Nazis are invading our TVs. They’re getting brutally murdered Hunters, the controversial Amazon show about Nazi hunters in 1970s New York. They’re central characters in dystopian tales like Amazon’s Man in the High Castle, and HBO’s very excellent and harrowing Plot Against America.
Yes, all these shows depict Nazi plots to conquer America. But none are as powerful or as timely, in my opinion, as the one presented in season 2 of Amazon’s The Boys.
The second season of this anti-superhero series, now streaming on Prime, introduces us to a new character: Stormfront. Played by Aya Cash, this new superhero joins The Seven, the group of superheroes “owned” by mega-corporation Vought International. The Seven, like classic superheroes, have missions where they save the day. But more of their time is spent on PR, movie franchises, amusement parks, merchandise, and the likes, making big money for Vought. Each one of The Seven has his or her own dark secret, and based on Stormfront’s name — with matches that of a well-known white supremacist website — you may be able to guess hers.
Still, The Seven and its fans are instantly won over by Stormfront’s no-nonsense feminist charm. Stormfront tells things like they are. She’s from Portland, so she knows what’s up. She livestreams her reality, giving her fans a false sense of intimacy. She calls out Vought for its greed and its thirst to sell The Seven merch. And when Vought tries to promote her as a “girl power” addition to The Seven, she says about her tight superhero outfit: “You want to talk about girl power? Let’s talk about getting some pockets.”
It’s hard not to like Stormfront at first. She is everything we are conditioned to admire: a brazen woman who speaks her mind, who talks truth to power, and who, let’s face it, is traditionally beautiful enough to get away with all of it. But, slowly, we realize that there is something so much more sinister underneath all that.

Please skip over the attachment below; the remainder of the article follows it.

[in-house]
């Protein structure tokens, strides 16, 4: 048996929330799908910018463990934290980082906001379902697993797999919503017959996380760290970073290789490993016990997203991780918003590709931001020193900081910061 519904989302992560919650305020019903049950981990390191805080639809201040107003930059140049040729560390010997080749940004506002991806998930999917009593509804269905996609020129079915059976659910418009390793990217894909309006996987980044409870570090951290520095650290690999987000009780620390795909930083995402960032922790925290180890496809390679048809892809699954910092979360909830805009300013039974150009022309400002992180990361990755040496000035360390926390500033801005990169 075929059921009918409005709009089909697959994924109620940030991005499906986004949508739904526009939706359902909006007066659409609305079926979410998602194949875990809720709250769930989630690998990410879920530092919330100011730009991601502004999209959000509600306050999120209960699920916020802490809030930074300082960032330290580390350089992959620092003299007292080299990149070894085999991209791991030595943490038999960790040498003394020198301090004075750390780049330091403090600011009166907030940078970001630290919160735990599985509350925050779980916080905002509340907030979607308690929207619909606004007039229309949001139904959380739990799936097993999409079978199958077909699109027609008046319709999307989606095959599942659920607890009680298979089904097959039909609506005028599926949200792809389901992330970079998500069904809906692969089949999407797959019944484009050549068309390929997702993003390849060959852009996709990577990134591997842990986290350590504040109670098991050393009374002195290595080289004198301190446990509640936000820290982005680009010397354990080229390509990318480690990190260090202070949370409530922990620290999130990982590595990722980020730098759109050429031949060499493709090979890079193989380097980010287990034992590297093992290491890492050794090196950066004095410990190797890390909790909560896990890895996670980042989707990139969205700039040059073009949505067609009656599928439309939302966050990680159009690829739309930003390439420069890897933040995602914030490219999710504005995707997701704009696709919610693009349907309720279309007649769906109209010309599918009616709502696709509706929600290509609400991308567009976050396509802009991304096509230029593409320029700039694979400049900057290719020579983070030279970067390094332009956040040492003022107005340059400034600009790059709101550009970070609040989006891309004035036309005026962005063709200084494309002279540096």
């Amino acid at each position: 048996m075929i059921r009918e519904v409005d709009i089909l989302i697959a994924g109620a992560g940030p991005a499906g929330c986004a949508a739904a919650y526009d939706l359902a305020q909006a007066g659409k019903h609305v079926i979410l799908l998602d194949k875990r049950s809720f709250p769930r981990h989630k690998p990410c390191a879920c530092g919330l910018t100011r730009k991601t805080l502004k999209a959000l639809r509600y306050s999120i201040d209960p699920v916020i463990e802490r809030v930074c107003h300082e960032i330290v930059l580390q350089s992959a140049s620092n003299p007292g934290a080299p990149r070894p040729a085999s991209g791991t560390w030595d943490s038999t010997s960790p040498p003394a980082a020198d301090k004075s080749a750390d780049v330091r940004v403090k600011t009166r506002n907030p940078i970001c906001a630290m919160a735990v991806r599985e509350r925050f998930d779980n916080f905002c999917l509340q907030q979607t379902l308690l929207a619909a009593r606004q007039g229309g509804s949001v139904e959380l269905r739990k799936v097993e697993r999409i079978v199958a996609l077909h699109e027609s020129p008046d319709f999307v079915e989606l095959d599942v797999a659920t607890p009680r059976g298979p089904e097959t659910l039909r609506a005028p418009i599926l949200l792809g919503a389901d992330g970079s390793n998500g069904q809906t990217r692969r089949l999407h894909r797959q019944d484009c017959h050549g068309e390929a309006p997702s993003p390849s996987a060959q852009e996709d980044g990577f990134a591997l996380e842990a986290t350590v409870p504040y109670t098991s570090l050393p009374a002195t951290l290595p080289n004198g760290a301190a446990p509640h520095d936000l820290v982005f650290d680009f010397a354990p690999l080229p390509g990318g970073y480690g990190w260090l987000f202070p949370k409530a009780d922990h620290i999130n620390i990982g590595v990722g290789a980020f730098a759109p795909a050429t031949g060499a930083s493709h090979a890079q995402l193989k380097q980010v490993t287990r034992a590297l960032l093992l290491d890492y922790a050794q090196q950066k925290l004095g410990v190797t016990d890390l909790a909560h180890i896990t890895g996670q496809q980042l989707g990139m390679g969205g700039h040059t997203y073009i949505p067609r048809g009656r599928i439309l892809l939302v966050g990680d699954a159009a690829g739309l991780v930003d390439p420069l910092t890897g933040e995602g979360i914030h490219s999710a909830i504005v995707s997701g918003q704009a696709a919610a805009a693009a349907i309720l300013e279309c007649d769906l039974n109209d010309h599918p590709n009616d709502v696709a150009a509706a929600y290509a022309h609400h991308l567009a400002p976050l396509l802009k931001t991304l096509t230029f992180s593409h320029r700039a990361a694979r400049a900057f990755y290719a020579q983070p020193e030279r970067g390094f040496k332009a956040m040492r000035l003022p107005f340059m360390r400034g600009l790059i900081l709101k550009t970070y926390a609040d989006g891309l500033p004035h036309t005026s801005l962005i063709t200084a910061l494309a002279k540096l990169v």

Stormfront tells Starlight — a fellow member of The Seven who is working with the vigilante group The Boys to help bring down Vought — that niceness doesn’t equal goodness. But Stormfront, undeterred, uses her beauty, her social media skills (and an army of meme-makers at her disposal), to promote xenophobia and fascism in a rather pretty and modern package.
“I realized what a perfect metaphor this was for the exact second we’re living in,” Jewish showrunner Eric Kripke told The New York Times. “For this world, where authoritarianism and celebrity are combined and fascism is packaged through social media.”
Stormfront, however, isn’t an outlier among The Seven: Homelander, the head of The Seven, is a self-centered spin on Captain America who wants to peddle a heroic image but is mostly concerned about his own status and power. In fact, he just may remind you of other self-obsessed, isolationist leaders.
Homelander insists that a recruitment ad for the Vought Army call for “saving America” — and not, as was suggested, “saving the world.” It’s an echo of the America First rhetoric that’s recently been peddled by Trump but originated in 1940 with the America First Committee, whose spokesperson was Nazi sympathizer Charles Lindbergh.
In the first episode of the second season, in a conversation between Homelander and Vought CEO Stan Edgar (played by Breaking Bad‘s amazing Giancarlo Esposito), the Nazi past of the company’s founder is revealed. As part of the Nazi regime, Vought did experiments on human subjects to try to infuse them with superpowers. It’s clear that Edgar, a Black man, does not espouse Nazi ideology — but he’s also happy to profit from the fruits of its labor.